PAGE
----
What’s the scoop on antidepressant withdrawal? A hotly contentious scoop, that’s what.
Those of you who’ve read my fictionalized memoir Manic Kingdom know that I have a vested interest in this topic for personal reasons. If you read Manic Kingdom, you’ll know that the main character Becka ( based off of me in medical school) was given an antidepressant. That happened to me when I was in medical school, struggling with bulimia, depression, insomnia and how to manage a roommate with schizophrenia. A doctor prescribed me an antidepressant and I took it dutifully, without reading any pamphlets or being instructed on potential side effects or dependency issues down the road. I took the pills without questioning anything, because I , like most patients, wanted to feel better fast and trusted the experts in the white coats. Soon after, I had one hell of a wild, manic adventure that no one could have ever predicted. It’s that crazy, and if you read Manic Kingdom, you’ll agree with me. Did the antidepressants cause or fuel some of the mania? I can’t say. There was a lot wrong with me and my surroundings at the time, and I don’t want to be a victim of “recall bias,” where a person tends to find and blame a negative experience for an event in the past. That’s why the drug is barely mentioned in Manic Kingdom and I don’t play the “blame game” because I wanted the reader to experience the manic adventure with me, as I did, and questioning my prescribed medication was not part of it. I didn’t stay on the pills long. I stopped them, so I never experienced withdrawal. I’m grateful, because the more folks I talk to who are experiencing antidepressant withdrawal describe it as utter Hell. Many are being ignored by their doctors, and conventionally-trained doctors often are clueless on how to address the symptoms. Many doctors will diminish antidepressant withdrawal, as if it’s not really a thing. It’s a big problem that has escalated into an all-out war. At least a war in the digital sense.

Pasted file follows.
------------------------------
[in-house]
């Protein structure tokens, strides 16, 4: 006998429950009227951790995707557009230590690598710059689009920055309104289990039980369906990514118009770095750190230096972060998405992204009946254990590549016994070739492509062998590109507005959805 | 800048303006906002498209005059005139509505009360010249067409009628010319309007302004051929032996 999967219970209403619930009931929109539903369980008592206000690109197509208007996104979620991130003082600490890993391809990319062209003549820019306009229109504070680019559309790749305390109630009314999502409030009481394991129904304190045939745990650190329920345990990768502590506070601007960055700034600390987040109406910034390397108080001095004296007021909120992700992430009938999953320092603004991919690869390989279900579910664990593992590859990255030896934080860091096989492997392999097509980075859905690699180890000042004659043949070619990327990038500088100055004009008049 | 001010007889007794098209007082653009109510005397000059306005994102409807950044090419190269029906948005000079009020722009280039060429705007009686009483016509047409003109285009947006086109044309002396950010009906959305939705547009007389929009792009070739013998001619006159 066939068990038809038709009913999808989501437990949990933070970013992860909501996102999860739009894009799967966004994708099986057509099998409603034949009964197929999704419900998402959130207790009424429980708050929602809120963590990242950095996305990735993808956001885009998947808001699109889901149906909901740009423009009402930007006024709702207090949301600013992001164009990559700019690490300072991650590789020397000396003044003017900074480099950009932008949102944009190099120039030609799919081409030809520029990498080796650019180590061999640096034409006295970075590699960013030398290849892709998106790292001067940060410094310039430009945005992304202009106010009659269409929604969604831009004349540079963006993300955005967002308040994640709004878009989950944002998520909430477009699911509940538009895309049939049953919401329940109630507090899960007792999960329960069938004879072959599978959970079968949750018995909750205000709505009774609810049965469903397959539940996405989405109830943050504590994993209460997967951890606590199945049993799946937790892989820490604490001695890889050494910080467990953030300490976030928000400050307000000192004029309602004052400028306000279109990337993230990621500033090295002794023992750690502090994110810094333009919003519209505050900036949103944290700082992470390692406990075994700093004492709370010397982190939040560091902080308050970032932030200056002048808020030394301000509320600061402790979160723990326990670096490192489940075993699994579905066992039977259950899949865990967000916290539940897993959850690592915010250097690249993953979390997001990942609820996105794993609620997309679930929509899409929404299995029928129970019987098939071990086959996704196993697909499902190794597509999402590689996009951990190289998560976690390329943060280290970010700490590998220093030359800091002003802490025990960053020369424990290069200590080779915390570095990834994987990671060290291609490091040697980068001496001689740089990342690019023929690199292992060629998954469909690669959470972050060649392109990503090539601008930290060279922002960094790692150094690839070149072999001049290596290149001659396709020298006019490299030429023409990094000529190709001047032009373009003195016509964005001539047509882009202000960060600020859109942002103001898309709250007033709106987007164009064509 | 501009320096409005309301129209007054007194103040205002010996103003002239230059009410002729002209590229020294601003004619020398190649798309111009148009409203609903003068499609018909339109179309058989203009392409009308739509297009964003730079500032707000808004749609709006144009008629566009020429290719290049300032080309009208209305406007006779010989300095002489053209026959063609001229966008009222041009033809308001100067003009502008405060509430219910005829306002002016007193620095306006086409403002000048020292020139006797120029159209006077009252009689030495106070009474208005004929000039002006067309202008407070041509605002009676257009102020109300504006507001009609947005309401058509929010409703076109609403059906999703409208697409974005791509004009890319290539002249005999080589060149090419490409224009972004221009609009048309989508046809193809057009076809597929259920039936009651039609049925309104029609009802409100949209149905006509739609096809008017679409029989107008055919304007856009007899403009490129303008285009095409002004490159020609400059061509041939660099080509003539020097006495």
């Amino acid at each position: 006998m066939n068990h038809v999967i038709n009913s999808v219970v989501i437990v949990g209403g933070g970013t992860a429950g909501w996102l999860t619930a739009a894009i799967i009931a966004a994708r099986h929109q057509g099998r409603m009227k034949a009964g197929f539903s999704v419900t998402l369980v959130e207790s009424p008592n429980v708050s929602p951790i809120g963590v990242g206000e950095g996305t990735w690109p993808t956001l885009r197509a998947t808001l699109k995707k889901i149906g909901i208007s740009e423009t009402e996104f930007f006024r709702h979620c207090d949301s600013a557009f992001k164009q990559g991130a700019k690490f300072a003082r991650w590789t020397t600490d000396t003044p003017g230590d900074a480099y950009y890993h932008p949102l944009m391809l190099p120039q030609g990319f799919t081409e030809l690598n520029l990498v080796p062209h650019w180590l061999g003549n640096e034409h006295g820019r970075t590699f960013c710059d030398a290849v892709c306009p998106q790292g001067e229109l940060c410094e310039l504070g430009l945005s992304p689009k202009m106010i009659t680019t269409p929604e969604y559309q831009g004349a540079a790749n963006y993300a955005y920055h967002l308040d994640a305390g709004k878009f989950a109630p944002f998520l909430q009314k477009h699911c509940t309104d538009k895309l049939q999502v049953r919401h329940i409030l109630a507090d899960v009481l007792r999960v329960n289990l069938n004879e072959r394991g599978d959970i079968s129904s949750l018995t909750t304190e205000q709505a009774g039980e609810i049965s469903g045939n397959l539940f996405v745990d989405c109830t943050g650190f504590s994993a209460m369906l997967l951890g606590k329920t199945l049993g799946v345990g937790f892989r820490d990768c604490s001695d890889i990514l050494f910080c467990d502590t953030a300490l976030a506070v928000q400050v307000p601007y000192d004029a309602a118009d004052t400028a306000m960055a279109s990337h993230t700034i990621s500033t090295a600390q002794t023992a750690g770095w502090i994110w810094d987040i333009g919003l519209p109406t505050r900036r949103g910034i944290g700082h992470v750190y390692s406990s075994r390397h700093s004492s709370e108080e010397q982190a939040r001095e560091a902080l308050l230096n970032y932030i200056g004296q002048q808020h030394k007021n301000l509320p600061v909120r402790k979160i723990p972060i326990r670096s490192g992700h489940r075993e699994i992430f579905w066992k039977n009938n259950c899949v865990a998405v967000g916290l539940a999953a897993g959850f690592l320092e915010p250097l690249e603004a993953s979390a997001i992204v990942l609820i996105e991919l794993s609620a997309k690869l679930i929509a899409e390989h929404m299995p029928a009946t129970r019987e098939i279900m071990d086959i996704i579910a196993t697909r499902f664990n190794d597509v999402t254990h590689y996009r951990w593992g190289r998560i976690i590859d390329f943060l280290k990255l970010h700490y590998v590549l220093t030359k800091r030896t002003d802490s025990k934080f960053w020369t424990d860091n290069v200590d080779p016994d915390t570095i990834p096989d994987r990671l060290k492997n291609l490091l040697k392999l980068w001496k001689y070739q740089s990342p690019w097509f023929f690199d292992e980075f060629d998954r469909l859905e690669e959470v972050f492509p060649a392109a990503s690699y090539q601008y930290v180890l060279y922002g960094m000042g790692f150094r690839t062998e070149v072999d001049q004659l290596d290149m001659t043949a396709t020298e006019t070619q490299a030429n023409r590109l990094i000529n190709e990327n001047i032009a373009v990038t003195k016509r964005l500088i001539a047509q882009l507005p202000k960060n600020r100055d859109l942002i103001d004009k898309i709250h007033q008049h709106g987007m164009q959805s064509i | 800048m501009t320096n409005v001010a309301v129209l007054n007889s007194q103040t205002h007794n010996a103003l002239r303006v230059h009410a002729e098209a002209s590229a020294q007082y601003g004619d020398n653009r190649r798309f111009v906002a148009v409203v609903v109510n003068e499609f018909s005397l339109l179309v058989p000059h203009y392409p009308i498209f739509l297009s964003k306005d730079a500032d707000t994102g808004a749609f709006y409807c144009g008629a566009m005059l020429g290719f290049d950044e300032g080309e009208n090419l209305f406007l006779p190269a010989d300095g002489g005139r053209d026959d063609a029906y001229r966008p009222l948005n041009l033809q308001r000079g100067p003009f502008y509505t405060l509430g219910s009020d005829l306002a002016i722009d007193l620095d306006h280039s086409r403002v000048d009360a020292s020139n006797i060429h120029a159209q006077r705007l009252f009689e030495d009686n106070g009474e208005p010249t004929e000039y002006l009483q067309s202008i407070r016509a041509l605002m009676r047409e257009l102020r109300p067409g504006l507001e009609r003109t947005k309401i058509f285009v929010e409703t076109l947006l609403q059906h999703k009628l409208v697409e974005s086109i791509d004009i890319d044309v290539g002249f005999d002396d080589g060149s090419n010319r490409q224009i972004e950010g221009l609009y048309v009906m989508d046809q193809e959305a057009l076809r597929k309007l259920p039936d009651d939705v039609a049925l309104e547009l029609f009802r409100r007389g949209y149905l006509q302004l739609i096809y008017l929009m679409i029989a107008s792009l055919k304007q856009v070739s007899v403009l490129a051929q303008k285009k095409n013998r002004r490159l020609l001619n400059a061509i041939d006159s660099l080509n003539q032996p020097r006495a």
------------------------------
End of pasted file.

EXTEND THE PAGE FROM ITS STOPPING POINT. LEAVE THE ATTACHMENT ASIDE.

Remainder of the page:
Some people call it the “War On Antidepressants” and others call it the “War Over Antidepressants.” Either way, antidepressants are in the news a lot, most recently related to the topic of withdrawal. Many doctors and stakeholders believe that antidepressant withdrawal ( what happens when you stop taking the drug) lasts, on average, up to 2 weeks. Others say that isn’t true. Some say antidepressants are very effective for clinical depression. Others say that just isn’t true. Strong opinions are at the heart of the debate over antidepressants, which has escalated to a heated social media exchange and what some call a “Twitter War.”
Today’s guest on Causes Or Cures is Dr. Michael Hengartner, a highly published senior researcher and lecturer at Zurich University of Applied Sciences whose area of expertise includes psychiatric epidemiology, public mental health, psychosomatics, health services research, social psychiatry and psychopathology. In this episode, he presents evidence that challenges the notion that antidepressant withdrawal lasts, on average, only two weeks and also presents evidence that challenges the notion that antidepressants are effective drugs for clinical depression.
To listen via the web, use this link: Causes Or Cures: Michael Hengartner on Antidepressants
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To listen on episode on Google Play: Causes Or Cures